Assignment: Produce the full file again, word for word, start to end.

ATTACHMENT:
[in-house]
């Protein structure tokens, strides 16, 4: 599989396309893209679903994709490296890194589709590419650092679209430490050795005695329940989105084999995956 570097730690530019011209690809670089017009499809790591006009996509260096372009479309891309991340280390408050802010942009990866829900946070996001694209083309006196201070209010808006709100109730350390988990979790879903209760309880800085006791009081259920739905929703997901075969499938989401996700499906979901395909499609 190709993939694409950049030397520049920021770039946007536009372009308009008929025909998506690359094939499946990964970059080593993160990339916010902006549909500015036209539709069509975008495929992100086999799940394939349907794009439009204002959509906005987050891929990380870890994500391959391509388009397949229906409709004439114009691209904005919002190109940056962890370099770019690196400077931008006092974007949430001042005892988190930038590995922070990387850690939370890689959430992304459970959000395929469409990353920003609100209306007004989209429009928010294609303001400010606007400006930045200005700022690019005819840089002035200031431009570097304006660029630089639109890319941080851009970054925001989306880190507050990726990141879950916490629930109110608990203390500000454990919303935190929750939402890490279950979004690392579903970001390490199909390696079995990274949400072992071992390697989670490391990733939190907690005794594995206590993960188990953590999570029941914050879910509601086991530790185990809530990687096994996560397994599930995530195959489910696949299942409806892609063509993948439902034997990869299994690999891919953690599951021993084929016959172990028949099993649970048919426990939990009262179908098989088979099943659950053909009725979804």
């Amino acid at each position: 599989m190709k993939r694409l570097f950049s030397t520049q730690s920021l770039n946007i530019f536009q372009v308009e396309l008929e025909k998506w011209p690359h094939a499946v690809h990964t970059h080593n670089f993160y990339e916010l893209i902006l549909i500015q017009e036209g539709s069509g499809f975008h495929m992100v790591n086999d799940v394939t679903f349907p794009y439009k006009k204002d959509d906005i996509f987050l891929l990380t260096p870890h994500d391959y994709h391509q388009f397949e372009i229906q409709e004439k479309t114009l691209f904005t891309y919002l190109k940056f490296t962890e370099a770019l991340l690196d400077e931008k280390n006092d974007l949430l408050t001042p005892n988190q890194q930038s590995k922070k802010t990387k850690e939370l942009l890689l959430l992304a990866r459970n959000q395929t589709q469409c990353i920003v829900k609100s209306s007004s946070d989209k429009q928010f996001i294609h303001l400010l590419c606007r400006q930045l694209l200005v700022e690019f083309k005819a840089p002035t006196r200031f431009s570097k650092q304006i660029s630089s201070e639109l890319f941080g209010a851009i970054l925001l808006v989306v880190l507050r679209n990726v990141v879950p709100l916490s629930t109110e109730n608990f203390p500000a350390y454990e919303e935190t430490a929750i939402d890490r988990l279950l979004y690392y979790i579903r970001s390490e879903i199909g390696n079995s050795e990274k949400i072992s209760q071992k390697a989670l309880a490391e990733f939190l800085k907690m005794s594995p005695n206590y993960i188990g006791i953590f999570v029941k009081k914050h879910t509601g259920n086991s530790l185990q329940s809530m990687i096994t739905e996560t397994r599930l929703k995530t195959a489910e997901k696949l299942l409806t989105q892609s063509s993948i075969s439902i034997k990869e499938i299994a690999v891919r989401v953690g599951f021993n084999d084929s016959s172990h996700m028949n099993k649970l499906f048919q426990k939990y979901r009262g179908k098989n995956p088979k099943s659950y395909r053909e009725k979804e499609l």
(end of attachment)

[in-house]
């Protein structure tokens, strides 16, 4: 599989396309893209679903994709490296890194589709590419650092679209430490050795005695329940989105084999995956 570097730690530019011209690809670089017009499809790591006009996509260096372009479309891309991340280390408050802010942009990866829900946070996001694209083309006196201070209010808006709100109730350390988990979790879903209760309880800085006791009081259920739905929703997901075969499938989401996700499906979901395909499609 190709993939694409950049030397520049920021770039946007536009372009308009008929025909998506690359094939499946990964970059080593993160990339916010902006549909500015036209539709069509975008495929992100086999799940394939349907794009439009204002959509906005987050891929990380870890994500391959391509388009397949229906409709004439114009691209904005919002190109940056962890370099770019690196400077931008006092974007949430001042005892988190930038590995922070990387850690939370890689959430992304459970959000395929469409990353920003609100209306007004989209429009928010294609303001400010606007400006930045200005700022690019005819840089002035200031431009570097304006660029630089639109890319941080851009970054925001989306880190507050990726990141879950916490629930109110608990203390500000454990919303935190929750939402890490279950979004690392579903970001390490199909390696079995990274949400072992071992390697989670490391990733939190907690005794594995206590993960188990953590999570029941914050879910509601086991530790185990809530990687096994996560397994599930995530195959489910696949299942409806892609063509993948439902034997990869299994690999891919953690599951021993084929016959172990028949099993649970048919426990939990009262179908098989088979099943659950053909009725979804």
């Amino acid at each position: 599989m190709k993939r694409l570097f950049s030397t520049q730690s920021l770039n946007i530019f536009q372009v308009e396309l008929e025909k998506w011209p690359h094939a499946v690809h990964t970059h080593n670089f993160y990339e916010l893209i902006l549909i500015q017009e036209g539709s069509g499809f975008h495929m992100v790591n086999d799940v394939t679903f349907p794009y439009k006009k204002d959509d906005i996509f987050l891929l990380t260096p870890h994500d391959y994709h391509q388009f397949e372009i229906q409709e004439k479309t114009l691209f904005t891309y919002l190109k940056f490296t962890e370099a770019l991340l690196d400077e931008k280390n006092d974007l949430l408050t001042p005892n988190q890194q930038s590995k922070k802010t990387k850690e939370l942009l890689l959430l992304a990866r459970n959000q395929t589709q469409c990353i920003v829900k609100s209306s007004s946070d989209k429009q928010f996001i294609h303001l400010l590419c606007r400006q930045l694209l200005v700022e690019f083309k005819a840089p002035t006196r200031f431009s570097k650092q304006i660029s630089s201070e639109l890319f941080g209010a851009i970054l925001l808006v989306v880190l507050r679209n990726v990141v879950p709100l916490s629930t109110e109730n608990f203390p500000a350390y454990e919303e935190t430490a929750i939402d890490r988990l279950l979004y690392y979790i579903r970001s390490e879903i199909g390696n079995s050795e990274k949400i072992s209760q071992k390697a989670l309880a490391e990733f939190l800085k907690m005794s594995p005695n206590y993960i188990g006791i953590f999570v029941k009081k914050h879910t509601g259920n086991s530790l185990q329940s809530m990687i096994t739905e996560t397994r599930l929703k995530t195959a489910e997901k696949l299942l409806t989105q892609s063509s993948i075969s439902i034997k990869e499938i299994a690999v891919r989401v953690g599951f021993n084999d084929s016959s172990h996700m028949n099993k649970l499906f048919q426990k939990y979901r009262g179908k098989n995956p088979k099943s659950y395909r053909e009725k979804e499609l």